NASA’s Kepler telescope has discovered 1284 new planets previously unknown to astronomy. This finding represents the largest number of planets ever discovered at the same time, and more than doubles the total number of planets discovered by the Kepler mission. Nine of the new planets orbit within habitable regions around their respective stars. These so-called ‘Goldilocks Zones’ (so named because they are not too hot and not too cold) are the area of orbit around a star in which a planet’s surface could potentially support liquid water. Due to the importance of liquid water in the development of life on Earth and in the Earth’s current biosphere, it is assumed to be an indicator of a planet’s potential habitability for extra-terrestrial life.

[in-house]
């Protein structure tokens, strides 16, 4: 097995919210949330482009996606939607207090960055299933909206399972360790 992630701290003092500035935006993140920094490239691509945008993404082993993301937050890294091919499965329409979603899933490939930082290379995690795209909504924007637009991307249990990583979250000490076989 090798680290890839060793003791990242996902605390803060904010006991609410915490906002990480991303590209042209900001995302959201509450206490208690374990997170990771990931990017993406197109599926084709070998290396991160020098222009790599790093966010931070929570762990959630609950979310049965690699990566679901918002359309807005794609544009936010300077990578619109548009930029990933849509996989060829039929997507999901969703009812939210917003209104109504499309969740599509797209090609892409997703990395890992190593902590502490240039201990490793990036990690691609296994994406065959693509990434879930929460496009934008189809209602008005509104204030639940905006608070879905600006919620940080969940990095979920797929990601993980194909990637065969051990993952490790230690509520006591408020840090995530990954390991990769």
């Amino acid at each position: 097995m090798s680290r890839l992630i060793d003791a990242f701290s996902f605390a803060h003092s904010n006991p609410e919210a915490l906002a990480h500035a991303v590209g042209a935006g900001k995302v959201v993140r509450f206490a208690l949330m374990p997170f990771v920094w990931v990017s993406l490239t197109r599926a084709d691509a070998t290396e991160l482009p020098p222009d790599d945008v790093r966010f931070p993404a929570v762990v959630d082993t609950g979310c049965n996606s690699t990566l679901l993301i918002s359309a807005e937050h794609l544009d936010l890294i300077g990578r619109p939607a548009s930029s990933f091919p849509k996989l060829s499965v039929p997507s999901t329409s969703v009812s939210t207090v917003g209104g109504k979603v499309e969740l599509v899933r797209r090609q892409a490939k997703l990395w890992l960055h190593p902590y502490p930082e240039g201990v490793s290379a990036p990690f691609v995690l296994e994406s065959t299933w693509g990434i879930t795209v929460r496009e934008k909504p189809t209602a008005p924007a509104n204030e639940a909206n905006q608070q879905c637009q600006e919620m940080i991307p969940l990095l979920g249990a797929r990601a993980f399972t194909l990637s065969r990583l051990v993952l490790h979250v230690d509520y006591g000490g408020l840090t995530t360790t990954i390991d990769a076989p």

The Kepler mission began in 2009, with the launch of the Kepler telescope into space. The goal of the project is to determine how many Earth-sized planets reside in or near habitable zones, and to estimate the number of these planets within the Milky Way, the galaxy in which Earth resides.
The Kepler telescope works by observing the periodic ‘dimming’ of the light from a star, presumably caused by a planet moving across it during its orbit. Once a potential discovery is verified, Kepler makes an estimate of the planet’s surface temperature, considering the size and strength of the host star, and the distance between the star and the planet. This is an imperfect estimate, as Kepler is unable to detect planetary atmospheres, however it provides astronomers and planetary scientists with a rough portrait of the habitable zones of other solar systems, and is a valuable addition to planetary science.
[Clare Patterson –@clurrpatterson]